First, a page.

Overall, "The Great Gatsby" is a fantastically entertaining and enthralling film. It is horribly underrated as it is filled with awards worthy visuals, sets, costumes, direction, and performances. It is a great time at the movies for anyone that enjoys the classic novel or who haven't even heard of it. Not only is this film dramatically satisfying, but also quite humorous and a spectacle like no other. I give it 4.5/5, a great adaptation of one of the greatest novels ever written.
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Nothing exceeds like excess
copyright90814 May 2013
THE GREAT GATSBY There is no movie I have been more prepared to dislike than this one. How dare some Aussie come over here and tell us about the meaning of one of the great works of American literature. Especially this Aussie, Baz Luhrmann, who is known to overload, over-hype and overcook his theatrical product into a glittery miasma of small meaning and little consequence. (i.e. Moulin Rouge)

But I was wrong.

Jay Gatsby has achieved success in a fashion beyond most imaginations, excepting his own. In true Horatio Alger tradition he has worked hard to improve himself, but when his past creeps up on him and threatens his well crafted self image, he suavely and effortlessly changes it, his past, and he inhabits the change until it becomes the reality. He is the self made American man in every way. He is the American success myth both personified and perverted.

Unlike Alger's heroes, he has not followed the straight and narrow. He has acquired his fabulous wealth through bootlegging and stock swindles.

This belief, that he can change his past, to correct it as it were, has given him a veneer of respectability that has put him in good stead with his underworld connections. But it is not for them that Gatsby has made this remarkable metamorphosis. No, he did everything, and I mean everything, for the love of a woman.

Daisy was Gatsby's great love, but he lost her, and now in one final herculean effort he is going to correct his past this one last time. He is going to win her back and make things as they should have been.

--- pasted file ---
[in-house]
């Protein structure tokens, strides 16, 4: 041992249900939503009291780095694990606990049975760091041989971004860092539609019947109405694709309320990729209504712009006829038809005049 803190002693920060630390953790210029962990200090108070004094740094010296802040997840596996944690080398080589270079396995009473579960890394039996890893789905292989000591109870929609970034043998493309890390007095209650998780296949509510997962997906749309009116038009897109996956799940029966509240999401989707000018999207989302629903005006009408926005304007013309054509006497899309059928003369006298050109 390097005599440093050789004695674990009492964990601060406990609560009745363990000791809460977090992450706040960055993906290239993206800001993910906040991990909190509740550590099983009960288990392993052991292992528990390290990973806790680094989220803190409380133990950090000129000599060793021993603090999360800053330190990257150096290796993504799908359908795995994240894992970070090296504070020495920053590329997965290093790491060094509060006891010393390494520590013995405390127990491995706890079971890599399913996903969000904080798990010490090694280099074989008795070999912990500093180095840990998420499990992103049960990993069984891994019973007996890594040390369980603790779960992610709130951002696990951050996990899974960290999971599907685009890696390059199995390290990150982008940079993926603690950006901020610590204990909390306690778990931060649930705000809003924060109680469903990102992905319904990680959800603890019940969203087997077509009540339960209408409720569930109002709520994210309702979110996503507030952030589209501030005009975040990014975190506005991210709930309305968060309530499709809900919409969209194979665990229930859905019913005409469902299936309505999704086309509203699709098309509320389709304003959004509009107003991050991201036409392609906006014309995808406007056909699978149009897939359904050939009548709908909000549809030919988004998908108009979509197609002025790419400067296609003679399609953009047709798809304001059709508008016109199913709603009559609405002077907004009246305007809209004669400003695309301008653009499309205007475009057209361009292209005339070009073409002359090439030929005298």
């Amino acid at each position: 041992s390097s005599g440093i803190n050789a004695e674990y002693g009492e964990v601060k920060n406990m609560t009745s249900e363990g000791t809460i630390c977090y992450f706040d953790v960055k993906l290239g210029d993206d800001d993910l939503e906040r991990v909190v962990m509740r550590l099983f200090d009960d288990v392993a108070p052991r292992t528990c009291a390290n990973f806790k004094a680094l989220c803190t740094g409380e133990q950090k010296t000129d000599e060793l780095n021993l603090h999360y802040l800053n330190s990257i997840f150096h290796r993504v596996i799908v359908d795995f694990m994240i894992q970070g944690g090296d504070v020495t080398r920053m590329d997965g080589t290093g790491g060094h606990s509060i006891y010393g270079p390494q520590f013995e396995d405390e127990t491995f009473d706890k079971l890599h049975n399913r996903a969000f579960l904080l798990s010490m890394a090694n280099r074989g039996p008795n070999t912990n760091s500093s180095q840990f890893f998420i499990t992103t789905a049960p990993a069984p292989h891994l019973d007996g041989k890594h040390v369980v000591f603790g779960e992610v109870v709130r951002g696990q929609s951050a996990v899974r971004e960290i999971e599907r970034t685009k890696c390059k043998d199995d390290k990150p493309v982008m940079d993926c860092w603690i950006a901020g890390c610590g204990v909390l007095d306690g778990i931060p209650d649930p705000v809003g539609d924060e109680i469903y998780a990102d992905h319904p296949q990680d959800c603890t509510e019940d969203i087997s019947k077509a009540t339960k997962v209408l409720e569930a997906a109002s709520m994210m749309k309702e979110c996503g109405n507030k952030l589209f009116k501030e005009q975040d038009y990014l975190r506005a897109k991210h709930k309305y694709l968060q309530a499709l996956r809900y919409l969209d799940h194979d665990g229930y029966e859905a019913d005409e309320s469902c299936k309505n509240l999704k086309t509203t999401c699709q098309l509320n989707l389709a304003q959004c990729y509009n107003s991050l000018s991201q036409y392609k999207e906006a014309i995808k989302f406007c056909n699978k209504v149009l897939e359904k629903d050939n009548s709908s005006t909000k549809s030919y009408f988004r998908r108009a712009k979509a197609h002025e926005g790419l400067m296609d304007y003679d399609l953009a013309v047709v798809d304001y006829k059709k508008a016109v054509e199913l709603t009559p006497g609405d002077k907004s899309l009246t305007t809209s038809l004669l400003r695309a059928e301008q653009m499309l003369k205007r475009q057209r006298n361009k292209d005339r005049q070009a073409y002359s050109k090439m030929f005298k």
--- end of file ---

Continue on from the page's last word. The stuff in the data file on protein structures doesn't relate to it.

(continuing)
Leo DeCaprio is the only actor of this generation that could play Gatsby, just as Robert Redford could only play Gatsby the previous generation. Redford's Gatsby seemed reticent and insecure about his past; regretful that he must live a lie in order to accomplish his goal. DeCaprio's Gatsby is forceful, decisive; he is a determined man of significant accomplishment and great ability. He has a plan and he is going to execute it and as far as he is concerned, for all the right reasons. For myself, it is DeCaprio's best and most powerful performance.

This decision (both DeCaprio's and Luhrmann's) to take Gatsby down from some ethereal literary icon into a flesh and blood human being gives the movie an intensity that the 1974 version and most of the literary criticism of the book that I have ever read, never perceived. This is not a shining white knight rescuing a damsel in distress; this is a bare knuckles brawl for the hand of Daisy, and she is going to have to choose.

Tom Buchanan (Joel Edgerton) is Gatsby's antagonist. He and Daisy were married when Daisy could no longer wait for Gatsby to prove himself worthy of her. Tom is as rich, maybe even richer than Gatsby, but his money is old, he is an aristocrat with a deep sense of entitlement. He has status and wealth because he's supposed to have status and wealth, and he's not about to give up all that, and certainly not his wife, to this new money usurper Gatsby, without a fight.